As consumers increasingly view live and VOD television on a broader range of IP-connected devices, broadcasters are struggling to deliver these high-bandwidth services. However, a new video compression standard called High Efficiency Video Coding (HEVC) promises to improve upon the current compression standard H.264, also known as MPEG-4 AVC, easing broadcasters’ pain. Using HEVC, broadcasters can reduce the data rate needed for high-quality video coding by approximately 50 percent, enabling them to deploy higher quality OTT video services using the same amount of bandwidth, or half the bandwidth at the same quality. In addition to improving OTT delivery, HEVC also has the potential to support a broad range of current and future applications, including 4K x 2K Ultra HD Television (UHDTV), making it an extremely exciting technology that pushes the consumer experience to the next level. (For more information about 4K UHDTV, read the ITU recommendation on the technology, available online at www.itu.int/net/pressoffice/press_releases/2012/31.aspx.)
Evolution of video compression
An uncompressed HD video signal consumes approximately 1.5Gb/s to 2Gb/s of bandwidth. In the 1980s, when video compression was in its infancy, the goal was to compress this down to 130Mb/s. Today, content providers are able to encode HD video between 5Mb/s to 10Mb/s using H.264/MPEG-4 AVC, depending on the quality target resolution and encoding scheme (CRB or VBR). HEVC is designed to push that envelope even further by reducing the bit rate of MPEG-4 by 50 percent. (See Figure 1.)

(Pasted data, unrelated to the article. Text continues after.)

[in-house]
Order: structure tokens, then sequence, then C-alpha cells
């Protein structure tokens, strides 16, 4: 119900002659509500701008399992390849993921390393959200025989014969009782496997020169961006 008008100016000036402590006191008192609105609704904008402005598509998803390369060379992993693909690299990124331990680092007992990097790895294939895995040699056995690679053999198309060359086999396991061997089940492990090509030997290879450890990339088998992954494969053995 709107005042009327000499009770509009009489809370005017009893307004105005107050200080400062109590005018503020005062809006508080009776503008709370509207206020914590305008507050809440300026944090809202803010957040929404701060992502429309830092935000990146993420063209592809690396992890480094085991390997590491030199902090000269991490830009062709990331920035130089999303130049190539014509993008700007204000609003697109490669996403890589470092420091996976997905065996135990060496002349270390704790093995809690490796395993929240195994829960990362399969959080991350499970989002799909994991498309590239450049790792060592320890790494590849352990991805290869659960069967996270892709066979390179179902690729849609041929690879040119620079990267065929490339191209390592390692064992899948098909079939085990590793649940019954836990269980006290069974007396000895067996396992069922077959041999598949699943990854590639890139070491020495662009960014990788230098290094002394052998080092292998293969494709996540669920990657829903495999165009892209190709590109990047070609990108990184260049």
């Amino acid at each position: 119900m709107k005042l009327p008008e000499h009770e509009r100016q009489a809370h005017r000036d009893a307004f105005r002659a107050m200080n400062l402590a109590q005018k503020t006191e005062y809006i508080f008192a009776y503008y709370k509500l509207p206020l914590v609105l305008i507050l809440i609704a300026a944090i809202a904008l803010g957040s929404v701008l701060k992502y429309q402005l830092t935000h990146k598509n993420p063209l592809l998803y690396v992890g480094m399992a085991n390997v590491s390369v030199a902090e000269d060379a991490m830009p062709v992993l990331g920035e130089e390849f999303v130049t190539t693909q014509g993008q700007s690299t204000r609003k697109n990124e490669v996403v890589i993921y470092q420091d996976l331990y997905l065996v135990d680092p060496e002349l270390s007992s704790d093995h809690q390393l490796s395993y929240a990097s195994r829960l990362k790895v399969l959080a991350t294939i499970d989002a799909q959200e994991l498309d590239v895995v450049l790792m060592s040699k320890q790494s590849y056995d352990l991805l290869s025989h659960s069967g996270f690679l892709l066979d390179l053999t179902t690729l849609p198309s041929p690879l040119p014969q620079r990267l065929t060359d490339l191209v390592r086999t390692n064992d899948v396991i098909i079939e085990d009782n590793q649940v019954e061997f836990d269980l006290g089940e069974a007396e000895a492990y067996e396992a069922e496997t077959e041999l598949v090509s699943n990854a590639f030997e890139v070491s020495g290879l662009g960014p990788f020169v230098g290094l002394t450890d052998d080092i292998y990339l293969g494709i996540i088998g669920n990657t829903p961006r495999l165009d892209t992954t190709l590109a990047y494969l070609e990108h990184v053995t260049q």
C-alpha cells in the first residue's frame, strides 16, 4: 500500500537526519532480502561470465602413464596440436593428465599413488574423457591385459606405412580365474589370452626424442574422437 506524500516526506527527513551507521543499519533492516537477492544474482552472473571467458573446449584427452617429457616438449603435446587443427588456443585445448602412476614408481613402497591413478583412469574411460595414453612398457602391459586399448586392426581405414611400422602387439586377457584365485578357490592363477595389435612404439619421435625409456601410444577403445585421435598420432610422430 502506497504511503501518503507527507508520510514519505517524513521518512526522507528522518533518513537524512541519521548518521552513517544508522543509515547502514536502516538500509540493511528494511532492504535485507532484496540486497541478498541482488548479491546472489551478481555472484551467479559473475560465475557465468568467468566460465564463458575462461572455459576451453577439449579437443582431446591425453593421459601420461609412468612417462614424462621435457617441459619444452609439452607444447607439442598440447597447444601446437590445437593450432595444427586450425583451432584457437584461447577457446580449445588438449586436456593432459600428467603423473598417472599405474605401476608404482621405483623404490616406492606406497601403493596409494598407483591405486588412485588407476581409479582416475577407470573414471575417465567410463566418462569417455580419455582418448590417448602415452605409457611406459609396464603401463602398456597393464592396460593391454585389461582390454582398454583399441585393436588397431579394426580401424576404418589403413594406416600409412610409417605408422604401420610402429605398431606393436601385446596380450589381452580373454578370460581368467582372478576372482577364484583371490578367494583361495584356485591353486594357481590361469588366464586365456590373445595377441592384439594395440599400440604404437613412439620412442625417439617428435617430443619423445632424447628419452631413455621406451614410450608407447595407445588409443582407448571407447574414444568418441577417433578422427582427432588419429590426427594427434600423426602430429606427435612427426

But, before discussing the improvements of HEVC, it is important to understand the key technologies that HEVC builds on. MPEG-2, in the broadcast and entertainment TV world, was a huge success. It offered full SD quality at 4Mb/s, but the industry quickly realized that MPEG-2 could also enable HD for bandwidth-sensitive networks. Using MPEG-4 AVC compression, it became affordable to transmit HD to the home. In addition to featuring tools for interlace, MPEG-2 added more adaptive coding functionality such as multiple patterns to scan transform coefficients, linear or nonlinear quantization, and changeable coefficient weighting matrixes.
The H.264/MPEG-4 AVC standard refined motion estimation with quarter-pixel precision. It enabled a 50 percent bit-rate reduction compared with MPEG-2, enabling broadcast SD at very low bit rates and broadcast HD at shockingly low bit rates for the time. H.264/ MPEG-4 AVC also added new tools, including sophisticated intra prediction (whereby a prediction block is formed based on previously encoded and reconstructed blocks within the same frame), a better de-blocking filter, new transforms, improved motion compensation interpolation, multiple motion estimation references, weighted prediction and context-based adaptive binary arithmetic coding (CABAC).